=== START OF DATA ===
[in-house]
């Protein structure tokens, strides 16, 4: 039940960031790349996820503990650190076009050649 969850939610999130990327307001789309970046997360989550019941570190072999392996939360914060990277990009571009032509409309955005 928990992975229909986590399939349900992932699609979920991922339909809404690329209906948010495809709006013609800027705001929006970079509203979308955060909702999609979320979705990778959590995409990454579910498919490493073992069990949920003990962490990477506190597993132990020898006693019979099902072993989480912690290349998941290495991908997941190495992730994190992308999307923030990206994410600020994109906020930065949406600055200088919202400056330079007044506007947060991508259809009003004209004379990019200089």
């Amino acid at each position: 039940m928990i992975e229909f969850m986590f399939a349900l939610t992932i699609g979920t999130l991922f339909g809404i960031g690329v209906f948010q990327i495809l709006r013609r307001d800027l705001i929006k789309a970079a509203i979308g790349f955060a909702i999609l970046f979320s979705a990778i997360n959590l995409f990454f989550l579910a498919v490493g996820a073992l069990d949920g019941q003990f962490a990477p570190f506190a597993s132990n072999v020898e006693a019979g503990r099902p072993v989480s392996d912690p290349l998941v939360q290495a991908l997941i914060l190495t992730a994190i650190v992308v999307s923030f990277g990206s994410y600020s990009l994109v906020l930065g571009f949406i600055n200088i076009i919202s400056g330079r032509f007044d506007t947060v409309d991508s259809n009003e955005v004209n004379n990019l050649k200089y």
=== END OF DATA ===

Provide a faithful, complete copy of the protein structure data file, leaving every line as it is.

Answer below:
[in-house]
């Protein structure tokens, strides 16, 4: 039940960031790349996820503990650190076009050649 969850939610999130990327307001789309970046997360989550019941570190072999392996939360914060990277990009571009032509409309955005 928990992975229909986590399939349900992932699609979920991922339909809404690329209906948010495809709006013609800027705001929006970079509203979308955060909702999609979320979705990778959590995409990454579910498919490493073992069990949920003990962490990477506190597993132990020898006693019979099902072993989480912690290349998941290495991908997941190495992730994190992308999307923030990206994410600020994109906020930065949406600055200088919202400056330079007044506007947060991508259809009003004209004379990019200089």
């Amino acid at each position: 039940m928990i992975e229909f969850m986590f399939a349900l939610t992932i699609g979920t999130l991922f339909g809404i960031g690329v209906f948010q990327i495809l709006r013609r307001d800027l705001i929006k789309a970079a509203i979308g790349f955060a909702i999609l970046f979320s979705a990778i997360n959590l995409f990454f989550l579910a498919v490493g996820a073992l069990d949920g019941q003990f962490a990477p570190f506190a597993s132990n072999v020898e006693a019979g503990r099902p072993v989480s392996d912690p290349l998941v939360q290495a991908l997941i914060l190495t992730a994190i650190v992308v999307s923030f990277g990206s994410y600020s990009l994109v906020l930065g571009f949406i600055n200088i076009i919202s400056g330079r032509f007044d506007t947060v409309d991508s259809n009003e955005v004209n004379n990019l050649k200089y």